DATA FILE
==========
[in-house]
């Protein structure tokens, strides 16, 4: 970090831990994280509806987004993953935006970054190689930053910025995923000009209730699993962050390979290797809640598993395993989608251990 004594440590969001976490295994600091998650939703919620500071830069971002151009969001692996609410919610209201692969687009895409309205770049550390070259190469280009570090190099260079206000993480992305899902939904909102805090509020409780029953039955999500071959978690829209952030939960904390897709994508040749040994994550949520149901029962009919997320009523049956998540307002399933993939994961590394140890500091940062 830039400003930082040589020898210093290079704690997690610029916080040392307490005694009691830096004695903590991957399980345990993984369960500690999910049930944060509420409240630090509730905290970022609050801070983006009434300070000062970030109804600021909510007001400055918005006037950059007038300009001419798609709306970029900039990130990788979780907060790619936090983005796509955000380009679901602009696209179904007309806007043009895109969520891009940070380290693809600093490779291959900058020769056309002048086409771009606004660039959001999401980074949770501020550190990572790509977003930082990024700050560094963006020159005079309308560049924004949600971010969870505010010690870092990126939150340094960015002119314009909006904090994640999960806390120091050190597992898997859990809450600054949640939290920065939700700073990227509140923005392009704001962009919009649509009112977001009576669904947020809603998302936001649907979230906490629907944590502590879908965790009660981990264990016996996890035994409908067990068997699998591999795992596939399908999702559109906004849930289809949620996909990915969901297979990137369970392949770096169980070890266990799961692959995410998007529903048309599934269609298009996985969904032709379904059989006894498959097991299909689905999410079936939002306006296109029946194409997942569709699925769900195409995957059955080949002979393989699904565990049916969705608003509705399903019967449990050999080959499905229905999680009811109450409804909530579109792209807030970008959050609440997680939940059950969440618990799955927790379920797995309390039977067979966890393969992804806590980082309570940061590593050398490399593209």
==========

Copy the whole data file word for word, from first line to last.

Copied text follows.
[in-house]
């Protein structure tokens, strides 16, 4: 970090831990994280509806987004993953935006970054190689930053910025995923000009209730699993962050390979290797809640598993395993989608251990 004594440590969001976490295994600091998650939703919620500071830069971002151009969001692996609410919610209201692969687009895409309205770049550390070259190469280009570090190099260079206000993480992305899902939904909102805090509020409780029953039955999500071959978690829209952030939960904390897709994508040749040994994550949520149901029962009919997320009523049956998540307002399933993939994961590394140890500091940062 830039400003930082040589020898210093290079704690997690610029916080040392307490005694009691830096004695903590991957399980345990993984369960500690999910049930944060509420409240630090509730905290970022609050801070983006009434300070000062970030109804600021909510007001400055918005006037950059007038300009001419798609709306970029900039990130990788979780907060790619936090983005796509955000380009679901602009696209179904007309806007043009895109969520891009940070380290693809600093490779291959900058020769056309002048086409771009606004660039959001999401980074949770501020550190990572790509977003930082990024700050560094963006020159005079309308560049924004949600971010969870505010010690870092990126939150340094960015002119314009909006904090994640999960806390120091050190597992898997859990809450600054949640939290920065939700700073990227509140923005392009704001962009919009649509009112977001009576669904947020809603998302936001649907979230906490629907944590502590879908965790009660981990264990016996996890035994409908067990068997699998591999795992596939399908999702559109906004849930289809949620996909990915969901297979990137369970392949770096169980070890266990799961692959995410998007529903048309599934269609298009996985969904032709379904059989006894498959097991299909689905999410079936939002306006296109029946194409997942569709699925769900195409995957059955080949002979393989699904565990049916969705608003509705399903019967449990050999080959499905229905999680009811109450409804909530579109792209807030970008959050609440997680939940059950969440618990799955927790379920797995309390039977067979966890393969992804806590980082309570940061590593050398490399593209």